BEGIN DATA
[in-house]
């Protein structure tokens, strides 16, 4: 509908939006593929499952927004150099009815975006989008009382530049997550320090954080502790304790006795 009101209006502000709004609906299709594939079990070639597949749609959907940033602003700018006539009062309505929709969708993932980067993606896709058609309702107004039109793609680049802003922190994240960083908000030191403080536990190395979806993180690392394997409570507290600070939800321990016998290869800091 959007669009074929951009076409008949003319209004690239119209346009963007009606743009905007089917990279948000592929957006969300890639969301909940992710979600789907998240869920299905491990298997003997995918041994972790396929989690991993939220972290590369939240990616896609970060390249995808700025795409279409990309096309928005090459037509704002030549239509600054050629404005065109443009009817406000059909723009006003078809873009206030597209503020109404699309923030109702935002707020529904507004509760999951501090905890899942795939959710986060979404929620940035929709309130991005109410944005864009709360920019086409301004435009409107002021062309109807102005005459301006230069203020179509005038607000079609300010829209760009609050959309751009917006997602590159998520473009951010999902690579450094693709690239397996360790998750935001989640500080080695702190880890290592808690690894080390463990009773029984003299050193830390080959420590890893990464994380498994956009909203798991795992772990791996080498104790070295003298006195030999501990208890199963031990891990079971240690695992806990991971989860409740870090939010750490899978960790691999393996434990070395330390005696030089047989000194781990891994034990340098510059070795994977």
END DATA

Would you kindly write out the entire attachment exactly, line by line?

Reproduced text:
[in-house]
């Protein structure tokens, strides 16, 4: 509908939006593929499952927004150099009815975006989008009382530049997550320090954080502790304790006795 009101209006502000709004609906299709594939079990070639597949749609959907940033602003700018006539009062309505929709969708993932980067993606896709058609309702107004039109793609680049802003922190994240960083908000030191403080536990190395979806993180690392394997409570507290600070939800321990016998290869800091 959007669009074929951009076409008949003319209004690239119209346009963007009606743009905007089917990279948000592929957006969300890639969301909940992710979600789907998240869920299905491990298997003997995918041994972790396929989690991993939220972290590369939240990616896609970060390249995808700025795409279409990309096309928005090459037509704002030549239509600054050629404005065109443009009817406000059909723009006003078809873009206030597209503020109404699309923030109702935002707020529904507004509760999951501090905890899942795939959710986060979404929620940035929709309130991005109410944005864009709360920019086409301004435009409107002021062309109807102005005459301006230069203020179509005038607000079609300010829209760009609050959309751009917006997602590159998520473009951010999902690579450094693709690239397996360790998750935001989640500080080695702190880890290592808690690894080390463990009773029984003299050193830390080959420590890893990464994380498994956009909203798991795992772990791996080498104790070295003298006195030999501990208890199963031990891990079971240690695992806990991971989860409740870090939010750490899978960790691999393996434990070395330390005696030089047989000194781990891994034990340098510059070795994977």